I planted a White Garden over thirty years ago, inspired by the famous one at Sissinghurst castle in England. Over the years, the “White” has become less disciplined, but the Mt Hood daffodils have survived, multiplied and continue to bloom.
In August 2011, we spent a few days in Portland, Oregon, enjoying the views of the actual Mount Hood. When we got home again in early September, my ghostly white daffodils had excelled themselves, and were the first thing I saw as we pulled in to our driveway.
They have flowered well again this year. The trumpet is a soft lemon when they first open, but over a week or two, they fade to snowy white – just like their namesake.
On a sunny and frosty morning, the trees and fences were decorated with perfect, dew-spangled spider webs, so I had to go outside with the ‘proper’ camera to try to capture some. It was worth the icy fingers and toes!
On a sunny Sunday afternoon in winter, we went to Hall’s Gap and, for a change, took the walk to Silverband Falls instead of our usual Venus Baths. The actual walk is roughly the same distance, but we had to drive south of Hall’s gap to reach it. There are not many flowers in July, but plenty of mosses, lichens and fungi. We spotted a dead tree that looks like a funny/monster face, which was definitely a bonus!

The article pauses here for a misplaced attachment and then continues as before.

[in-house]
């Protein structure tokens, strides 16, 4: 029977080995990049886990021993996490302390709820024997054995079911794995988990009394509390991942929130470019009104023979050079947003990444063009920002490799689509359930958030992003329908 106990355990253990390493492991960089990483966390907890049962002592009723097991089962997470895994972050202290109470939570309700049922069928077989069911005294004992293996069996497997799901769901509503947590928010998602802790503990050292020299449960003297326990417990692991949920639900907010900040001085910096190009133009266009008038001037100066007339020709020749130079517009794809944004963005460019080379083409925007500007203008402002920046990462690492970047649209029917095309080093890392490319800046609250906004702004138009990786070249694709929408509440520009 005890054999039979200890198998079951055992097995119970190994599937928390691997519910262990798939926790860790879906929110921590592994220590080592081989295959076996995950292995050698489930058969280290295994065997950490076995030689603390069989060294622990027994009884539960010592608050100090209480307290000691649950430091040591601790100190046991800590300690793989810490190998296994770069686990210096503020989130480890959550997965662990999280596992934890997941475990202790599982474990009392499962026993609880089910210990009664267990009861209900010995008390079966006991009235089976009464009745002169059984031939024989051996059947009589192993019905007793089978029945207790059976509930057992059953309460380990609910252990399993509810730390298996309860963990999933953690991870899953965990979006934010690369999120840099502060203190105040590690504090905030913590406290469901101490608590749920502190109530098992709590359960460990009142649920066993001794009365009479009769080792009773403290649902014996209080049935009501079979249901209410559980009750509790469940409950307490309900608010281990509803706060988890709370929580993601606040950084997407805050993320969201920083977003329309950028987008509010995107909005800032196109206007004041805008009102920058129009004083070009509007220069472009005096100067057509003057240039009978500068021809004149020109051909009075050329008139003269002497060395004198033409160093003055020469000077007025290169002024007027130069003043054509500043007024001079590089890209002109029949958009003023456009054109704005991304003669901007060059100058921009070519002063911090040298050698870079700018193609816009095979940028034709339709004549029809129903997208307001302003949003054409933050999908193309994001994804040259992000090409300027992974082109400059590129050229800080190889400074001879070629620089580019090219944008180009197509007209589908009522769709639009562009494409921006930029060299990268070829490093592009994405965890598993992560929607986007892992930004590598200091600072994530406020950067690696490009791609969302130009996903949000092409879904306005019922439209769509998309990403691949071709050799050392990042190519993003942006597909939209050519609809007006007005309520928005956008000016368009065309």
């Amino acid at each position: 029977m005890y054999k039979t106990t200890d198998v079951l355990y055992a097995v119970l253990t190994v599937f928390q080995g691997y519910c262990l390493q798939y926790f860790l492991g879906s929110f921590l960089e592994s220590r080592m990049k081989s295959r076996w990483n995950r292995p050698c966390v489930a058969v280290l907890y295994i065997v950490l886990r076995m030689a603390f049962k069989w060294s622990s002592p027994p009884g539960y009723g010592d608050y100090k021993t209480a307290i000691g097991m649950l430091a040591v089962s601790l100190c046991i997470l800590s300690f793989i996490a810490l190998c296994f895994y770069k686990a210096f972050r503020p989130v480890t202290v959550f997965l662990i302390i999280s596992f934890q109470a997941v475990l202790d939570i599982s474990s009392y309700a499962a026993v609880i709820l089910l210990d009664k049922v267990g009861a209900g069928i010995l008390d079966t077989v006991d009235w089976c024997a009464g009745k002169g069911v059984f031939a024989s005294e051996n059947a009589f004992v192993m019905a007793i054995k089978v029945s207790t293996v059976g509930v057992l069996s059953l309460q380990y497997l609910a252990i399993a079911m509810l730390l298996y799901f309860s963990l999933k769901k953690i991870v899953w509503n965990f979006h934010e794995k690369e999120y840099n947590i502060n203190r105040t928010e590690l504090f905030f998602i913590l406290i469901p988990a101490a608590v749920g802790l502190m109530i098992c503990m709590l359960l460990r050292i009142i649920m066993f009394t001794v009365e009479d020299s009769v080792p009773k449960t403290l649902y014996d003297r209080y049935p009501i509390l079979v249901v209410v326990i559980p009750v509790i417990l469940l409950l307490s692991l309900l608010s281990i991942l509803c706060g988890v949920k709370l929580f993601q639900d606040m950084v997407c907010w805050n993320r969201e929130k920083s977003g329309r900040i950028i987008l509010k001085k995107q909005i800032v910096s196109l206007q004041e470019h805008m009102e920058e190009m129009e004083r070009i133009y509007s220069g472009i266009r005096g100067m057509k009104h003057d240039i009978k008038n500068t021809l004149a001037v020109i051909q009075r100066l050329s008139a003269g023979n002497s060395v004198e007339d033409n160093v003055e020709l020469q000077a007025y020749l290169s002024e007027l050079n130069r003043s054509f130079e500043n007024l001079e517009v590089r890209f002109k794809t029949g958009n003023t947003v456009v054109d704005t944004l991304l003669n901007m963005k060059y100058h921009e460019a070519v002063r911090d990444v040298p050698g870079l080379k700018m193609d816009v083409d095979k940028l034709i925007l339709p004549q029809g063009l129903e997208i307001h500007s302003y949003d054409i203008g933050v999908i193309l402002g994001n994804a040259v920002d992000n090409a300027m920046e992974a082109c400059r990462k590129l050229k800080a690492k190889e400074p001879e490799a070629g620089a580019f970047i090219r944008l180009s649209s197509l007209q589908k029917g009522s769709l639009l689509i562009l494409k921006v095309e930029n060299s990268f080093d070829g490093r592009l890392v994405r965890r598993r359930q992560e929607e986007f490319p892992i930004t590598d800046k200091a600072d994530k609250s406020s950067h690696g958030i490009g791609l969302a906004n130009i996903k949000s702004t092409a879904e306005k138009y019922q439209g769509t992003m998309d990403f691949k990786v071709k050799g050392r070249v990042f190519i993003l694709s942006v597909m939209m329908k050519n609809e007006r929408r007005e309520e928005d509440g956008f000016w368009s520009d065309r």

With the ending of the Weekly photography Challenge, I am at a bit of a loss – clearly I need to challenge myself (or find another weekly prompt…) We had a good frost this morning, and I challenged my toes by going out to take photos in bare feet.
“Not straight, not so straight” – twisted, in fact. Sticks, and the flames that consume them, cannot keep a straight line.
Bonfires are a regular event here, signalling the end of summer and fire restrictions. It’s also the end of Alex’s tired old thrifted chair – and a sobering reminder of the flammability of foam upholstery!
I made some candle lanterns using glass jars and twisted wire, to add atmosphere and light up the path to the paddock. This one has a hanger made with a found, twisted piece of heavy wire. The marbles around the tea light candle keep it centred and avoid overheating the glass. The jar lid can be popped on when the lantern isn’t in use, to keep the rain out.